As computers have gained enormous popularity in recent decades, so have networking the same allowing for access of files by one computer from another. More recently and with the advent of wireless communication, remote and wireless networking of computers is gaining more and more notoriety among personal users, small and large business owners, factory facilities and the like.

With regard to the wireless networking of personal computers including laptops, a particular modem, namely modems adapted to the IEEE 802.11b industry standard, are commonly employed. That is, an antenna is placed inside or nearby the personal computer and an RF chip receives signal or data through the antenna and an analog-to-digital converter, typically located within the personal computer (PC), converts the received signal to baseband range. Thereafter, a baseband processor is employed to process and decode the received signal to the point of extracting raw data, which may be files transferred remotely and wireless, from another PC or similar equipment with the use of a transmitter within the transmitting PC.

There are several prior art apparatus and techniques for implementing 802.11b modem receivers, however, such prior art have not successfully utilized the fullest potential of the 802.11b modem. For example, the maximum rate of this type of modem device is 11 Mbits/sec. but in the presence of multi-path, use of current prior art methods and apparatus does not allow for reception of data at such rates. In fact, successful reception of data under multi-path conditions currently takes place at rates equivalent to 5.5 Mbits/sec.

Furthermore, in areas other than open locations, such as smaller office cubicles located within the inner structure of a building, prior art receivers are known to only operate at rates lower than that of the maximum operational rate of the modem, such as 11 Mbits/sec., thus preventing a user from receiving files from another PC at optimal rates. This is generally due to the prior art techniques' limitations in operating within multi-path conditions, which occur mostly in closed areas, such as those mentioned hereinabove. Multi-path effects are shown to degrade the detection of data when using prior art techniques and methods.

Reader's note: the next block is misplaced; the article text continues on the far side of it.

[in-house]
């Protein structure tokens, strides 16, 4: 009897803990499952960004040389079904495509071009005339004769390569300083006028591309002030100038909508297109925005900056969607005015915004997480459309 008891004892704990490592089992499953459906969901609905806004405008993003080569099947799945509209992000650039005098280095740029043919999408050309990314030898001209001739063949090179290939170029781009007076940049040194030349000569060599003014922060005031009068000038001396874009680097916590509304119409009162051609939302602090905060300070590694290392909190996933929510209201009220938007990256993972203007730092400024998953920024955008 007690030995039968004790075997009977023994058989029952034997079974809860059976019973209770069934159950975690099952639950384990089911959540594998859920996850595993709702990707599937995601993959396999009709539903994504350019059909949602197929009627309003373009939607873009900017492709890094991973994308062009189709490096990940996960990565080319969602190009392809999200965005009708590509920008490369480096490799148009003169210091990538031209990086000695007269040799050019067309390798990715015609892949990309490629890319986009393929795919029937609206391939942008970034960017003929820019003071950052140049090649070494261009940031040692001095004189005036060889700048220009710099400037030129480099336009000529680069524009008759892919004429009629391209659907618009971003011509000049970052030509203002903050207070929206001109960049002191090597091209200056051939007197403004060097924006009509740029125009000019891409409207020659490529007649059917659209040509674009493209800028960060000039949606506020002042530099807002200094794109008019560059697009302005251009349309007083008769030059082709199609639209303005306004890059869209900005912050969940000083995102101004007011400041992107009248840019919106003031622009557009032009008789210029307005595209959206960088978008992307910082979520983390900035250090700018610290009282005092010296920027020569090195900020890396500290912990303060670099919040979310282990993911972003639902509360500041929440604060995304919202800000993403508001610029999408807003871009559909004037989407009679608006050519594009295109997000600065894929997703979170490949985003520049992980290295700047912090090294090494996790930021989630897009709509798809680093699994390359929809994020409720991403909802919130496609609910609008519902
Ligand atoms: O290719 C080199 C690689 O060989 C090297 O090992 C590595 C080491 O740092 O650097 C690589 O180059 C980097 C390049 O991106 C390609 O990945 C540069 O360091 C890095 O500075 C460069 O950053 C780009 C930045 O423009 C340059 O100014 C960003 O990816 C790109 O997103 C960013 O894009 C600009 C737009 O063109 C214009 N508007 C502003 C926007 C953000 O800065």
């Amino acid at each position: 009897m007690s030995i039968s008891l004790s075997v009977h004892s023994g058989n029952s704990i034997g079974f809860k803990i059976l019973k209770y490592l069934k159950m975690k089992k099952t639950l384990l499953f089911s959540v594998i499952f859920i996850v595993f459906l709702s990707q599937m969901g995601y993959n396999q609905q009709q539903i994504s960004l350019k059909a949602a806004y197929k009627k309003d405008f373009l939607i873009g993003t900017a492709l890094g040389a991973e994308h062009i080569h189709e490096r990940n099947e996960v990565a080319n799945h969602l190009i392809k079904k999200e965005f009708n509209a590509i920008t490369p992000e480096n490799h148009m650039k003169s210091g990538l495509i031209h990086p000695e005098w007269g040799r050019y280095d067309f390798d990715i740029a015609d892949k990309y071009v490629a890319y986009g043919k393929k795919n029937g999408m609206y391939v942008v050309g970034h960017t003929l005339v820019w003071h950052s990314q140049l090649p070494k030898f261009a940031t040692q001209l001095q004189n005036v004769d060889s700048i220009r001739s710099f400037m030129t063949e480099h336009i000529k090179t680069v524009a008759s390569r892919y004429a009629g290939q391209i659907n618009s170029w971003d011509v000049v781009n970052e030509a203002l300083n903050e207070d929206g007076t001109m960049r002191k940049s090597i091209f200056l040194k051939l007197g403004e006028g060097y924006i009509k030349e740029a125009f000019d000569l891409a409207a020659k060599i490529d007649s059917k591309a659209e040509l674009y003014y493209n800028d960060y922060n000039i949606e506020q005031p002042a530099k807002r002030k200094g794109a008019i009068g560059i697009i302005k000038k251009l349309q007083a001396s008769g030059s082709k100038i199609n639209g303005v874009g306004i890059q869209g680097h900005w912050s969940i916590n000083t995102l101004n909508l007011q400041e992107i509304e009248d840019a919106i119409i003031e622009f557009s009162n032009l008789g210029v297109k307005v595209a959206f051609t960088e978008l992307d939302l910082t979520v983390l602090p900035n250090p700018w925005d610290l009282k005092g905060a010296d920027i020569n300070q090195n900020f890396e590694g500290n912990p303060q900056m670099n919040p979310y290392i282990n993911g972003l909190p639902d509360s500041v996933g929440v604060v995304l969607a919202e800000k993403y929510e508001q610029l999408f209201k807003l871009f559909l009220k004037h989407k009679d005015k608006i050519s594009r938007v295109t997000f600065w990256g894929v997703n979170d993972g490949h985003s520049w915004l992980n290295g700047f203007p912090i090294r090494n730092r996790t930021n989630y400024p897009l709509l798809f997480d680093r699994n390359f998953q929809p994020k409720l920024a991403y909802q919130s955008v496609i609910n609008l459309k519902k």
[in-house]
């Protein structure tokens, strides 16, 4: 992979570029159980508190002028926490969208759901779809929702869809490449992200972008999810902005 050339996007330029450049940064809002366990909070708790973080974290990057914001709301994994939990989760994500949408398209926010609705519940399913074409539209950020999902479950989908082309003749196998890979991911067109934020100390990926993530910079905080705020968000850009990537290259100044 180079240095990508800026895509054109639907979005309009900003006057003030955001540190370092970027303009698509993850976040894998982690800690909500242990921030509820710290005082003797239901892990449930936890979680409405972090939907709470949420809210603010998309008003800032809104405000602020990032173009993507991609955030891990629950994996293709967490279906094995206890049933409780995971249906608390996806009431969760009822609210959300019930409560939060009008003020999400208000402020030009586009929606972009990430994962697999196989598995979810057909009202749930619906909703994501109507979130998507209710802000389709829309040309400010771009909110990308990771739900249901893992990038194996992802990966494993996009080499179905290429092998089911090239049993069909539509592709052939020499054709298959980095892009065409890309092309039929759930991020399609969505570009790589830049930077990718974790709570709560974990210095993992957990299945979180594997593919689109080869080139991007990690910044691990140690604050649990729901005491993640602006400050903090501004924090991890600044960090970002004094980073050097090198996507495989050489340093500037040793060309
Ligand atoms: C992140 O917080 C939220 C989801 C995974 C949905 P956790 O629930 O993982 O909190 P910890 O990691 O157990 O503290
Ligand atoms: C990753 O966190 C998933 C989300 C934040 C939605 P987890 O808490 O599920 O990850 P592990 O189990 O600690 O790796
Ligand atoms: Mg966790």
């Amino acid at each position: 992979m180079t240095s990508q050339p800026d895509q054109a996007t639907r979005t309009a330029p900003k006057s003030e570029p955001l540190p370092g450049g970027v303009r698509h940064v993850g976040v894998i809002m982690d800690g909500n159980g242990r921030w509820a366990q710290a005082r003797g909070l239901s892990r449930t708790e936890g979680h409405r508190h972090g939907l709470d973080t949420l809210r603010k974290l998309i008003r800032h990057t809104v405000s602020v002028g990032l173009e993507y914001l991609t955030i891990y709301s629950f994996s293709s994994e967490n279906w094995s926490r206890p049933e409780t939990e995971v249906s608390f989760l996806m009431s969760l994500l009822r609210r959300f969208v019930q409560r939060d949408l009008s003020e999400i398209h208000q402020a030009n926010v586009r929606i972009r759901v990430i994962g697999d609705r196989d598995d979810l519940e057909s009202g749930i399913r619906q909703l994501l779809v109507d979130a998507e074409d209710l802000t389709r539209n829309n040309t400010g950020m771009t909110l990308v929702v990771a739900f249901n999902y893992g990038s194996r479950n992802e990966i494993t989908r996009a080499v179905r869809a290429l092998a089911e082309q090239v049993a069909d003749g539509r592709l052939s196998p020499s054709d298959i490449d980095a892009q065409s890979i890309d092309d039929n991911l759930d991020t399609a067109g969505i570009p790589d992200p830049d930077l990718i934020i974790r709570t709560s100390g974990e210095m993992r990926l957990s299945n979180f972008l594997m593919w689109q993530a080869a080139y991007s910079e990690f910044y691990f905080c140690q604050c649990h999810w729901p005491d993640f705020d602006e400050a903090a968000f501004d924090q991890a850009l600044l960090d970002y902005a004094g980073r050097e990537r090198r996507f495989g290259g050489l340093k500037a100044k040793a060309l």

In light of the foregoing, it is desirable to develop a receiver for receiving 802.11b modem signals accurately and in the presence of multi-path yet at maximum rates achievable by the modem.

SUMMARY OF THE INVENTION

Briefly, an embodiment of the present invention includes a maximum likelihood sequence estimator (MLSE) sub-receiver having an MLSE equalizer device responsive to input data for processing the same to generate equalized data, said input data being generated from transmitted data by wireless transmission, said MLSE equalizer device processing said input data to generate residual channel response, said MLSE equalizer device using a known codebook and said residual channel response to generate an MLSE codebook. The MLSE sub-receiver further includes an MLSE decoder responsive to said equalized data and said MLSE codebook for processing the same to determine maximum likelihood between said equalized data and said MLSE codebook, said MLSE decoder using said maximum likelihood for decoding said equalized data to generate a decoded transmitted data by mitigating the effects of multi-path communication channel due to wireless transmission of said transmitted data.

The foregoing and other objects, features and advantages of the present invention will be apparent from the following detailed description of the preferred embodiments which make reference to several figures of the drawing.